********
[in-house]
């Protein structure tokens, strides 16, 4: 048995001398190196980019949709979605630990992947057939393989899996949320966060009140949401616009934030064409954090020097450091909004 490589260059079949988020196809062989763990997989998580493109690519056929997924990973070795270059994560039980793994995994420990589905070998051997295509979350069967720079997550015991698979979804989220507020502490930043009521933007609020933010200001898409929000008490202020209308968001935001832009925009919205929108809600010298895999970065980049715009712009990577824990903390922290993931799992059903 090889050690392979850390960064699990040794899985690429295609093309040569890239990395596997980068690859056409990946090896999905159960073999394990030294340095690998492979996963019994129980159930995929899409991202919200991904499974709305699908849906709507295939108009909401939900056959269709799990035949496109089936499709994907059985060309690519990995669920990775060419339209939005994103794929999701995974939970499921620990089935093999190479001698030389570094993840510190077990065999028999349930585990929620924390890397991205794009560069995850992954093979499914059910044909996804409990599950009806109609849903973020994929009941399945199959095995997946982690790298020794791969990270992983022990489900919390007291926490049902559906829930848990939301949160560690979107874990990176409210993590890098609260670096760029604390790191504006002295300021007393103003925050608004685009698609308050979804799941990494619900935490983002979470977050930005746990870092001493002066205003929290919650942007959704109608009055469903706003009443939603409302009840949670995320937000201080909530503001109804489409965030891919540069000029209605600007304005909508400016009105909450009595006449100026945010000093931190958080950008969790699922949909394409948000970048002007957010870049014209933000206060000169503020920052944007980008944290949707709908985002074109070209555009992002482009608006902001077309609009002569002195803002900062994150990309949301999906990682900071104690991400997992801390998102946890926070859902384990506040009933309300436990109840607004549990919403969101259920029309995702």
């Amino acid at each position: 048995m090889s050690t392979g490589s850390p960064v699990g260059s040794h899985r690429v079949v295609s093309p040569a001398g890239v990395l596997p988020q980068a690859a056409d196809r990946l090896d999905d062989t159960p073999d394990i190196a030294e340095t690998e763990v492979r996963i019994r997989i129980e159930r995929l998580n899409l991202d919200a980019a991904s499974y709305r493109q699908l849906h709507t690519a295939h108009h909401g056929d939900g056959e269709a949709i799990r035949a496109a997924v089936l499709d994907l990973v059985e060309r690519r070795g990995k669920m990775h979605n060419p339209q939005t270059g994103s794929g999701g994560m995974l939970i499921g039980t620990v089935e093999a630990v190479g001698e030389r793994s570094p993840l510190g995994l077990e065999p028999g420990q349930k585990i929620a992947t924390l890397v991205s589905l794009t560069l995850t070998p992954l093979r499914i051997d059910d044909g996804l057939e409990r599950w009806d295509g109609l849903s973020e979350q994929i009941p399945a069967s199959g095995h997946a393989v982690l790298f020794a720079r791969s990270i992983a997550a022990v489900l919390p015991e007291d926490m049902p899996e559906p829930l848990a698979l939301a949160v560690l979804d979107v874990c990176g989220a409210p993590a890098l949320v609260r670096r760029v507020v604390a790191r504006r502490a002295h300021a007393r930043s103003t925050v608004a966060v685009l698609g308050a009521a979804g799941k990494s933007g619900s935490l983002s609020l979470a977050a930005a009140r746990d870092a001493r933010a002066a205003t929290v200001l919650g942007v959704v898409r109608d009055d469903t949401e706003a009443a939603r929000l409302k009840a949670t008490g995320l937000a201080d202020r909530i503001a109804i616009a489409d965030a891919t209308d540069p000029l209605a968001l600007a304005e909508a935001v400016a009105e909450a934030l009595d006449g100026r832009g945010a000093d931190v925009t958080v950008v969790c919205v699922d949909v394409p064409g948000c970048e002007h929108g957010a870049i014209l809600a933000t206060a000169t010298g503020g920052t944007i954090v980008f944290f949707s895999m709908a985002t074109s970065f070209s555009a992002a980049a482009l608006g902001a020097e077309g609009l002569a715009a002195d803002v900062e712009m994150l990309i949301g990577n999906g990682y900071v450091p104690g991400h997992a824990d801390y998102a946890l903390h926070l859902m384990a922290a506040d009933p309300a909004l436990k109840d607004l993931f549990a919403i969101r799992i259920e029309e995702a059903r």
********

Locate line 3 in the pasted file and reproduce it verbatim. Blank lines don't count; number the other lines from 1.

């Amino acid at each position: 048995m090889s050690t392979g490589s850390p960064v699990g260059s040794h899985r690429v079949v295609s093309p040569a001398g890239v990395l596997p988020q980068a690859a056409d196809r990946l090896d999905d062989t159960p073999d394990i190196a030294e340095t690998e763990v492979r996963i019994r997989i129980e159930r995929l998580n899409l991202d919200a980019a991904s499974y709305r493109q699908l849906h709507t690519a295939h108009h909401g056929d939900g056959e269709a949709i799990r035949a496109a997924v089936l499709d994907l990973v059985e060309r690519r070795g990995k669920m990775h979605n060419p339209q939005t270059g994103s794929g999701g994560m995974l939970i499921g039980t620990v089935e093999a630990v190479g001698e030389r793994s570094p993840l510190g995994l077990e065999p028999g420990q349930k585990i929620a992947t924390l890397v991205s589905l794009t560069l995850t070998p992954l093979r499914i051997d059910d044909g996804l057939e409990r599950w009806d295509g109609l849903s973020e979350q994929i009941p399945a069967s199959g095995h997946a393989v982690l790298f020794a720079r791969s990270i992983a997550a022990v489900l919390p015991e007291d926490m049902p899996e559906p829930l848990a698979l939301a949160v560690l979804d979107v874990c990176g989220a409210p993590a890098l949320v609260r670096r760029v507020v604390a790191r504006r502490a002295h300021a007393r930043s103003t925050v608004a966060v685009l698609g308050a009521a979804g799941k990494s933007g619900s935490l983002s609020l979470a977050a930005a009140r746990d870092a001493r933010a002066a205003t929290v200001l919650g942007v959704v898409r109608d009055d469903t949401e706003a009443a939603r929000l409302k009840a949670t008490g995320l937000a201080d202020r909530i503001a109804i616009a489409d965030a891919t209308d540069p000029l209605a968001l600007a304005e909508a935001v400016a009105e909450a934030l009595d006449g100026r832009g945010a000093d931190v925009t958080v950008v969790c919205v699922d949909v394409p064409g948000c970048e002007h929108g957010a870049i014209l809600a933000t206060a000169t010298g503020g920052t944007i954090v980008f944290f949707s895999m709908a985002t074109s970065f070209s555009a992002a980049a482009l608006g902001a020097e077309g609009l002569a715009a002195d803002v900062e712009m994150l990309i949301g990577n999906g990682y900071v450091p104690g991400h997992a824990d801390y998102a946890l903390h926070l859902m384990a922290a506040d009933p309300a909004l436990k109840d607004l993931f549990a919403i969101r799992i259920e029309e995702a059903r």